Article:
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Ninth Circuit Holds Two Class Actions Raising Different Theories Are Related Claims

June 2007

The United States Court of Appeals for the Ninth Circuit, in an unpublished opinion applying California law, has held that the language of a claims-made liability policy precluded coverage for a claim based on facts similar to those underlying a prior claim made before the inception of the claims-made policy at issue. WFS Fin., Inc. v. Progressive Cas. Ins. Co., 2007 WL 1113347 (9th Cir. Apr. 16, 2007).

The insured, an automobile financing company, sought indemnity for two separate class action lawsuits alleging that the insured's practice of allowing automobile dealers to mark up interest rates based on subjective criteria discriminated against minority applicants. The claim arising from the first class action was made during the first policy period and alleged violations of the federal Equal Credit Opportunity Act. The claim arising from the subsequent class action was made during the second policy period and alleged violations of California law.

Both claims-made policies were issued by the same insurer and included the following provision:

Claims based upon or arising out of the same Wrongful Act or Interrelated Wrongful Acts committed by one or more of the Insured Persons shall be considered a single Claim, and only one Retention and Limit of Liability shall be applicable. However, each such single Claim shall be deemed to be first made on the date the earliest of such Claims was first made, regardless of whether such date is before or during the Policy Period.

The limits of the first policy were eventually exhausted in connection with the first class action. After the second class action was filed, the insured sought coverage under the policy then in effect. The insurer denied coverage under the second policy on the grounds that the two lawsuits were related and thus only the first policy could respond to the claim. The financing company subsequently brought an action for breach of contract, declaratory judgment, and breach of the duty of good faith. The district court granted the insurer's motion to dismiss. That opinion is summarized in the April 2005 Executive Summary.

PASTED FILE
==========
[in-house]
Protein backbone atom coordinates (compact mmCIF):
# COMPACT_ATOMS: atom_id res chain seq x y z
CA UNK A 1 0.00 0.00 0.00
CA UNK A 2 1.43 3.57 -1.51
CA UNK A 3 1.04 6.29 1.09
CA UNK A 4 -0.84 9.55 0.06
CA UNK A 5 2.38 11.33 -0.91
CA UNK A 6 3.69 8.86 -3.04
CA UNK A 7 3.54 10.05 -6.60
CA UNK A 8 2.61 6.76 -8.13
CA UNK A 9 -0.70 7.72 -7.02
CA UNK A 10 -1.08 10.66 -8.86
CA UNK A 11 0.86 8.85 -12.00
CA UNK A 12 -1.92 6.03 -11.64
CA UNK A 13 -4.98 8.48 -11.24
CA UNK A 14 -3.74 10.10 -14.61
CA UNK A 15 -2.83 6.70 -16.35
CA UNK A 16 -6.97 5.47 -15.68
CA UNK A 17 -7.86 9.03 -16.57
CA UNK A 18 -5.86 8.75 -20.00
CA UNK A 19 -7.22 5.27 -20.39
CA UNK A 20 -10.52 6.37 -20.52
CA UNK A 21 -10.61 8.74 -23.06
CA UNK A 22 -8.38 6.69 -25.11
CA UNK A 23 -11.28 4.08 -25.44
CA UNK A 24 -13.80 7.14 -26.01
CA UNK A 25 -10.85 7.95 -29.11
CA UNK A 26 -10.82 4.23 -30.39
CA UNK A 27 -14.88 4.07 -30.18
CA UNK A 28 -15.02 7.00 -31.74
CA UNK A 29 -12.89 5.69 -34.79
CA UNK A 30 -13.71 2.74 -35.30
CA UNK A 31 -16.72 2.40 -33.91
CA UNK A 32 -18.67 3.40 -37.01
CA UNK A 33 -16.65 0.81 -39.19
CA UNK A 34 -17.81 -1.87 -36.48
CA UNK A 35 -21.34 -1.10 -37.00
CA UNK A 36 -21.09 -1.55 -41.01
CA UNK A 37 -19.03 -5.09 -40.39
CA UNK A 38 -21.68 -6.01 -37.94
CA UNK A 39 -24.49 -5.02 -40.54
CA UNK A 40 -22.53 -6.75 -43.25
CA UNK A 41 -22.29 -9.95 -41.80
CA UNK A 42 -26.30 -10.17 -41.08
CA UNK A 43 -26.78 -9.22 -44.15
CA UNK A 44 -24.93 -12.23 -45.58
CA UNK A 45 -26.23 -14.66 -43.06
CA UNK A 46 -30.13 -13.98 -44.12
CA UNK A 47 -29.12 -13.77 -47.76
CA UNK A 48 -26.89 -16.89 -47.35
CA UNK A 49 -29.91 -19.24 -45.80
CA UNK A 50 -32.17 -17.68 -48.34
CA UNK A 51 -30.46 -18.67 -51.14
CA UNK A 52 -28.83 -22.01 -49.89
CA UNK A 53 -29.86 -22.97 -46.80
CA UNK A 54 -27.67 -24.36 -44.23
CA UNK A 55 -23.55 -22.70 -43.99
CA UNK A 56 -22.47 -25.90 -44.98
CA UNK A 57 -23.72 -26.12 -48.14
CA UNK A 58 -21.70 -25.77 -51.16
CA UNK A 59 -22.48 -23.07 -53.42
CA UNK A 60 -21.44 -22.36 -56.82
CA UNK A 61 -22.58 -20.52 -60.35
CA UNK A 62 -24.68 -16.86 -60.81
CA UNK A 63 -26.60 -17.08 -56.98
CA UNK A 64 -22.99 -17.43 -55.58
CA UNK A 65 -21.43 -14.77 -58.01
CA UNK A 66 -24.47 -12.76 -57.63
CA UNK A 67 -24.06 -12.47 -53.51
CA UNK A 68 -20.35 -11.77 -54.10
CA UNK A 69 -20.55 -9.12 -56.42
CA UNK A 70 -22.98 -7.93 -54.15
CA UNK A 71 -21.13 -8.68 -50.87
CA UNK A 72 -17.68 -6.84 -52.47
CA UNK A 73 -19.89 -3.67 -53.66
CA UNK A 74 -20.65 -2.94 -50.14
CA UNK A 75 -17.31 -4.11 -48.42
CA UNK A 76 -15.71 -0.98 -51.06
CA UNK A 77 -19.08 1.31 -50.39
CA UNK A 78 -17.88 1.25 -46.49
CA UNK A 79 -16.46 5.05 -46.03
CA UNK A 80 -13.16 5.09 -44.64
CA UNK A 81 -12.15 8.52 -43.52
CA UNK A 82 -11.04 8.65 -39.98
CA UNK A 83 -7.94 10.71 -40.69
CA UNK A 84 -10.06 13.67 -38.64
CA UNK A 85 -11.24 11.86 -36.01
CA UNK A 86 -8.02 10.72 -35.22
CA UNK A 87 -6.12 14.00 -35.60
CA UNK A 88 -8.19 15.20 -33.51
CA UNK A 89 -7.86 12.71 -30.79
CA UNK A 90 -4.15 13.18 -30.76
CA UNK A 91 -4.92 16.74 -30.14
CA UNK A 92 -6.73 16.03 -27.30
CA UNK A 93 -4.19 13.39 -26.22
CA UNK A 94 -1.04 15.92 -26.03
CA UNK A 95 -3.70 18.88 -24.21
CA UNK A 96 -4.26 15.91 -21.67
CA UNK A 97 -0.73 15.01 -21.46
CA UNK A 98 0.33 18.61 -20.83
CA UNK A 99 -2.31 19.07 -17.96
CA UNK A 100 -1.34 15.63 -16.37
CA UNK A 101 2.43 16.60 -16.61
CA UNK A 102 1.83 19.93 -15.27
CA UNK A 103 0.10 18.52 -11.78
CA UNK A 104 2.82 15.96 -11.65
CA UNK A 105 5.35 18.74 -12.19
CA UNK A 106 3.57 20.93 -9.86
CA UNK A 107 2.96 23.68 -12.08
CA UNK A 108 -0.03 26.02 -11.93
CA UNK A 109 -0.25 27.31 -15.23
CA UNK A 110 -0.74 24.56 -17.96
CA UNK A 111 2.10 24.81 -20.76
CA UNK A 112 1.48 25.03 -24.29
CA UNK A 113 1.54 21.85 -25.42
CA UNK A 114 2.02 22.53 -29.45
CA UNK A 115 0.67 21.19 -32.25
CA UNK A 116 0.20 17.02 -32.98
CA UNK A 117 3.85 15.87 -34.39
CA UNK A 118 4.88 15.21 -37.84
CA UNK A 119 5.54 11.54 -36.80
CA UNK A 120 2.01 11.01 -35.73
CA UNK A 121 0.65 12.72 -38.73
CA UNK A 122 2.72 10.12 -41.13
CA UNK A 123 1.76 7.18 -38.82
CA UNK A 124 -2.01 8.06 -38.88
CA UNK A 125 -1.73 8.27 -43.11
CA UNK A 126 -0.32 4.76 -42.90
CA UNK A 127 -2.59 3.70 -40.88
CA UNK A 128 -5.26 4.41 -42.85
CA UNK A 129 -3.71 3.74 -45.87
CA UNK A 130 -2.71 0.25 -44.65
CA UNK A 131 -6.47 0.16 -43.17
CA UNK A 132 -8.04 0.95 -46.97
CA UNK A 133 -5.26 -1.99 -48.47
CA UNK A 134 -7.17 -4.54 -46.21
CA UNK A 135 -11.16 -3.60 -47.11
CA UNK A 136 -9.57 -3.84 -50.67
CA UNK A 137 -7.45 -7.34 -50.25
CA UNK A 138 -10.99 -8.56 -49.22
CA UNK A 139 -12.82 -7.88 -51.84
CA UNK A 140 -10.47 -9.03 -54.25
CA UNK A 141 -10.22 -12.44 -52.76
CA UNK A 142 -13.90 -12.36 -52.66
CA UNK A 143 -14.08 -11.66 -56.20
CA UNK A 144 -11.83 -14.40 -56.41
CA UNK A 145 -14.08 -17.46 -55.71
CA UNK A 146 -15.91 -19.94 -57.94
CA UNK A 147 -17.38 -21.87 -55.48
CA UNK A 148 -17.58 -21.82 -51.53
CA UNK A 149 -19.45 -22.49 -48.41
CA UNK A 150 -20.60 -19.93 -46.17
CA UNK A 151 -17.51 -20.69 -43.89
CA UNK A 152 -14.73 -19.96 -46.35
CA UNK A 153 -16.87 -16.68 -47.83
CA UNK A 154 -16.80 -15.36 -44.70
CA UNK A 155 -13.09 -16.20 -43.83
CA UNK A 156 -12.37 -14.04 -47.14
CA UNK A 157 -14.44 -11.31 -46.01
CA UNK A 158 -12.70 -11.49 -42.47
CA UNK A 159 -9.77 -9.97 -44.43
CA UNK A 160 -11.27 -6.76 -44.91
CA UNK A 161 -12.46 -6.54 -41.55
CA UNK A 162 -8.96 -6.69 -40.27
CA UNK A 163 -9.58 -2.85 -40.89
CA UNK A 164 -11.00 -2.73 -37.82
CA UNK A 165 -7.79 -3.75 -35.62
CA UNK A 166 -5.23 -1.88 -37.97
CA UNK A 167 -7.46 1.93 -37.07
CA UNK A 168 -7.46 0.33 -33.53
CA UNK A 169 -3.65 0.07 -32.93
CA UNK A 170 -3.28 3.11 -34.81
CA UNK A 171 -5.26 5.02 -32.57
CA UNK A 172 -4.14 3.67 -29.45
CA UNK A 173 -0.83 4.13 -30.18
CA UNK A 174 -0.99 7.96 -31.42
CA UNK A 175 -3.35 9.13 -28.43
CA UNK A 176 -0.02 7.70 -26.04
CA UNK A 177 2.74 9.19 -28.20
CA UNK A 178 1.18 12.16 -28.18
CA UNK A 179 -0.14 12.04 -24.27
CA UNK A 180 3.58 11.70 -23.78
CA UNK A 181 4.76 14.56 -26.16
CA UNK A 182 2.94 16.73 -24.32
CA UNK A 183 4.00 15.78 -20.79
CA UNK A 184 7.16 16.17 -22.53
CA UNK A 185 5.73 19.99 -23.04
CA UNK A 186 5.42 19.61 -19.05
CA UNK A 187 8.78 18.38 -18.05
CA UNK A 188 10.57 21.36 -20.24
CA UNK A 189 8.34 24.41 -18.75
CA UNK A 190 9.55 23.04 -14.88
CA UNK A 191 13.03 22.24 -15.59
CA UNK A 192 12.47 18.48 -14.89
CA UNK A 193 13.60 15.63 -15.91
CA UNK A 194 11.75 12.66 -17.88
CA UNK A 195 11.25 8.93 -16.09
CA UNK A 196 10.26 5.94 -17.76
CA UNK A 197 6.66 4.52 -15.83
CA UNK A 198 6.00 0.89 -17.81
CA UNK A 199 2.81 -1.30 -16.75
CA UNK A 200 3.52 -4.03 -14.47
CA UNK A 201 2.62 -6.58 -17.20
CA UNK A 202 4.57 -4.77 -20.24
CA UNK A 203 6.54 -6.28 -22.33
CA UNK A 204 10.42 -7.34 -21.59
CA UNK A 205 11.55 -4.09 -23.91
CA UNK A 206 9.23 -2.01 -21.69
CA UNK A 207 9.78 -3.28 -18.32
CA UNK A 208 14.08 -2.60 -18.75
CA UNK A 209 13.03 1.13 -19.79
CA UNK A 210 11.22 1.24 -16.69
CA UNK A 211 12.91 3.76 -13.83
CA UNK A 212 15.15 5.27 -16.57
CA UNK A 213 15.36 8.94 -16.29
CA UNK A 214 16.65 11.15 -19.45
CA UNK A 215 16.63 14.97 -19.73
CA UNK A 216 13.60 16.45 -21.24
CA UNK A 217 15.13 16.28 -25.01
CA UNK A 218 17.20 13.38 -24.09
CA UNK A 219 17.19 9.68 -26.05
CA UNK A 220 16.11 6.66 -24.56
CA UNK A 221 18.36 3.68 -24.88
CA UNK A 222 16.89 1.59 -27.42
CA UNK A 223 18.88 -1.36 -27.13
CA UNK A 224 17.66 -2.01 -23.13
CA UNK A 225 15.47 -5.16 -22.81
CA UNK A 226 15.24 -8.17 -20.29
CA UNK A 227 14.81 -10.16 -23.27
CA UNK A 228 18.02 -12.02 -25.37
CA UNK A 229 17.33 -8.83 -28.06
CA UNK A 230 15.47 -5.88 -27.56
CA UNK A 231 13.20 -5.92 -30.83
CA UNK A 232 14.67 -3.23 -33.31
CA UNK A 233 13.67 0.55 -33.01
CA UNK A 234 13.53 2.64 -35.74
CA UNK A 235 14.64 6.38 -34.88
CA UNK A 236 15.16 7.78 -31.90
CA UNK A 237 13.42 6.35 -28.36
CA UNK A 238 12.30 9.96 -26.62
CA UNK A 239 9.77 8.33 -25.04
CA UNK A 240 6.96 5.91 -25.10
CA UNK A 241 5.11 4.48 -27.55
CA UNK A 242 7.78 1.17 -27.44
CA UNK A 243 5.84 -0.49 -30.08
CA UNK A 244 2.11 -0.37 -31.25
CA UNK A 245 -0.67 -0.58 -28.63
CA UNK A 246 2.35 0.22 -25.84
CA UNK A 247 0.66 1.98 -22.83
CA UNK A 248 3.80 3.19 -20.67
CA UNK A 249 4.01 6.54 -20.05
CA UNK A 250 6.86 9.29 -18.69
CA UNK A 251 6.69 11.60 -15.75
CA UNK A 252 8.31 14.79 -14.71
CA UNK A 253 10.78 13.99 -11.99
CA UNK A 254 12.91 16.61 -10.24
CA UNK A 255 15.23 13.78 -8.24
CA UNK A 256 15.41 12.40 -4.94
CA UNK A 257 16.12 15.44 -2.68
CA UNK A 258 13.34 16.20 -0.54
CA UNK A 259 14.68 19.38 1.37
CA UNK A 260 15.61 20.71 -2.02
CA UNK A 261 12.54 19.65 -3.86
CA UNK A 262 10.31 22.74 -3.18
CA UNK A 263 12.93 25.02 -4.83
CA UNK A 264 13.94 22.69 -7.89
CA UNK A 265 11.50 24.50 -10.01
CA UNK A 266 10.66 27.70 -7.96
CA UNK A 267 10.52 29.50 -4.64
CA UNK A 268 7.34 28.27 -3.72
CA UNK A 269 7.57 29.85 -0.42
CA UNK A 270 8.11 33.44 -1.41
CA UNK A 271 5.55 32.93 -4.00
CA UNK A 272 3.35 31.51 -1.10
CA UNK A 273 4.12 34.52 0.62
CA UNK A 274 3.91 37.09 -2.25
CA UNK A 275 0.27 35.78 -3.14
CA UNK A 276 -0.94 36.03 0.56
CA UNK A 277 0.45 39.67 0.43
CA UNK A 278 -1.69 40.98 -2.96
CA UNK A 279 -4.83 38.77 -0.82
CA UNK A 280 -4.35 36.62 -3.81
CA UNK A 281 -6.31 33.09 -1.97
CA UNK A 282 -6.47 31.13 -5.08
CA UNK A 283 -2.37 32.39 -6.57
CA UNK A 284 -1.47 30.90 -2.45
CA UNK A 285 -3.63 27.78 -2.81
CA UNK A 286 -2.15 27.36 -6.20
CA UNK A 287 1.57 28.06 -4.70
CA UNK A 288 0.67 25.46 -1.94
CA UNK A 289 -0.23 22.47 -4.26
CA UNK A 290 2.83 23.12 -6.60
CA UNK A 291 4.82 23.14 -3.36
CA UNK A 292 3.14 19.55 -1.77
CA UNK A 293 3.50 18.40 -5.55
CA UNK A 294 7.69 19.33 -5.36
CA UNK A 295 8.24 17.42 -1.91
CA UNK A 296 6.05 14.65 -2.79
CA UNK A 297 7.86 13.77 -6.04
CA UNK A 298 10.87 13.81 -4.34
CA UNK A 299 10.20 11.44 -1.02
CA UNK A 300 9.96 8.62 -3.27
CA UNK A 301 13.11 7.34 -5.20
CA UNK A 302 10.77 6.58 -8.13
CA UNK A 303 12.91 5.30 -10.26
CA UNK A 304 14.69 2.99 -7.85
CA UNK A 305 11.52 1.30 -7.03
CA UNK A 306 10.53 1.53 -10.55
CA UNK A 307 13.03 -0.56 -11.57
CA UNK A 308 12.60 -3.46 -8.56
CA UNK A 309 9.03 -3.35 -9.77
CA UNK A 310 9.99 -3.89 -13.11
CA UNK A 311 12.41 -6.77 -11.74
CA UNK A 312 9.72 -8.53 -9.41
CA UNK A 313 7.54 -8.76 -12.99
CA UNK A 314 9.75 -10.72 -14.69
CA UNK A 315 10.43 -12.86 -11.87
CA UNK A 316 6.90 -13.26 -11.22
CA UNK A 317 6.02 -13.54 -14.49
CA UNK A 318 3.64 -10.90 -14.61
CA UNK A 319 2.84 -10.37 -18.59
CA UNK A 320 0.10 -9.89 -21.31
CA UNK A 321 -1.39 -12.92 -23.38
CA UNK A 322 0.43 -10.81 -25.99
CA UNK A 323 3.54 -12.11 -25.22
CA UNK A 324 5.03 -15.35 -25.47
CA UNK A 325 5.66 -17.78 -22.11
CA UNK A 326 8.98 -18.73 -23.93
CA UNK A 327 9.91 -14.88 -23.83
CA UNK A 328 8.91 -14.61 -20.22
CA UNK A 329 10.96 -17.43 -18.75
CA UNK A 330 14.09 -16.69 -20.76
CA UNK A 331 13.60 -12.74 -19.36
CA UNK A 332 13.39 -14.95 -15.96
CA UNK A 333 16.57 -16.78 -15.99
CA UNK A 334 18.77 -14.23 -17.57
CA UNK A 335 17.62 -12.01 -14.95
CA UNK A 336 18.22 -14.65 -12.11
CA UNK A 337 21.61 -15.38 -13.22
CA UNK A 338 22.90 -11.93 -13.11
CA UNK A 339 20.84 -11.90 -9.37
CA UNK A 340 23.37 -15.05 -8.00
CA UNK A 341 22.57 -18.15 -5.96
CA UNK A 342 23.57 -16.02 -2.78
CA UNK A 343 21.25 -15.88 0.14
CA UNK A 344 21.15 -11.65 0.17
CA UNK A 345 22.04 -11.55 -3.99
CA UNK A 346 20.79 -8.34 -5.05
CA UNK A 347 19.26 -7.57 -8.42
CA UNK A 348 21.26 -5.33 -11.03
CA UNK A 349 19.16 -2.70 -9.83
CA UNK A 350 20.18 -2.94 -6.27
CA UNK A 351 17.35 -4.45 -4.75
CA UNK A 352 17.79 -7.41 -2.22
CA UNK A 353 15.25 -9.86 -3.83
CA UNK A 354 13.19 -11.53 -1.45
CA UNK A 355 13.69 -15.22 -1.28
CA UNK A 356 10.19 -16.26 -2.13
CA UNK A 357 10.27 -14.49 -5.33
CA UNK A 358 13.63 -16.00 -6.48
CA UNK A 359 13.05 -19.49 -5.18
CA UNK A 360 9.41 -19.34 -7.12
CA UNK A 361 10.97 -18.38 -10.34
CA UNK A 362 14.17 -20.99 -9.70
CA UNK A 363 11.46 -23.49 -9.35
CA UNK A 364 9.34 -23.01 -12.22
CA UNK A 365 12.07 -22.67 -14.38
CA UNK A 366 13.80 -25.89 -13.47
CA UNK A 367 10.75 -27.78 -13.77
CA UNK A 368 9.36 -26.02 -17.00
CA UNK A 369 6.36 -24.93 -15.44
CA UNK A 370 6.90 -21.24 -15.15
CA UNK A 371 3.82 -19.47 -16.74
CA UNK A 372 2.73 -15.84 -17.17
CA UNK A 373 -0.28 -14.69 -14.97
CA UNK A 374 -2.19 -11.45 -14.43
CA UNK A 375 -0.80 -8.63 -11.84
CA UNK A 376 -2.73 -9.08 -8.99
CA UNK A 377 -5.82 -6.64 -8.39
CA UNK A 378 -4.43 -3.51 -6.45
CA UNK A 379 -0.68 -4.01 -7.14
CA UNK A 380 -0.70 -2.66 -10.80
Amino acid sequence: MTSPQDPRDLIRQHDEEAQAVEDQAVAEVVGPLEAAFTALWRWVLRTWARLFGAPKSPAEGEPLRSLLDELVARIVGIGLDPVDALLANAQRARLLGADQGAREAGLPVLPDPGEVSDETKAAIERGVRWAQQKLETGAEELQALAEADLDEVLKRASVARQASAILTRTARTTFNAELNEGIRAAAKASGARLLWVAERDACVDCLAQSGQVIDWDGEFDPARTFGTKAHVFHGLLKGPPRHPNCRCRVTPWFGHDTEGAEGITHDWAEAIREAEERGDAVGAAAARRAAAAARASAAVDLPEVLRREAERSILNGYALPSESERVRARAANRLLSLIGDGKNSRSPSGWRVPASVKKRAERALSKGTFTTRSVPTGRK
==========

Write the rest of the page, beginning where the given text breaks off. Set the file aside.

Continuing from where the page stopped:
The Ninth Circuit affirmed, stating that, "[a]lthough the suits were filed by two different sets of plaintiffs in two different fora under two different legal theories, the common basis for those suits was the [policyholder's] practice of permitting independent dealers to mark up . . . loans." The court continued, "[T]he harms alleged in the two class action suits are causally related and do not present such an 'attenuated or unusual' relationship that a reasonable insured would not have expected the claims to be treated as a single claim under the policy." In doing so, the court rejected the financing company's argument that the first policy could not "receive" a claim from the subsequent policy period because the policy language specified that "each such single Claim shall be deemed to be first made on the date the earliest of such Claims was first made, regardless of whether such date is before or during the Policy Period." Because the second policy contained identical language, the court held, the language expressly contemplated that the second claim could be deemed to have been made during the first policy period.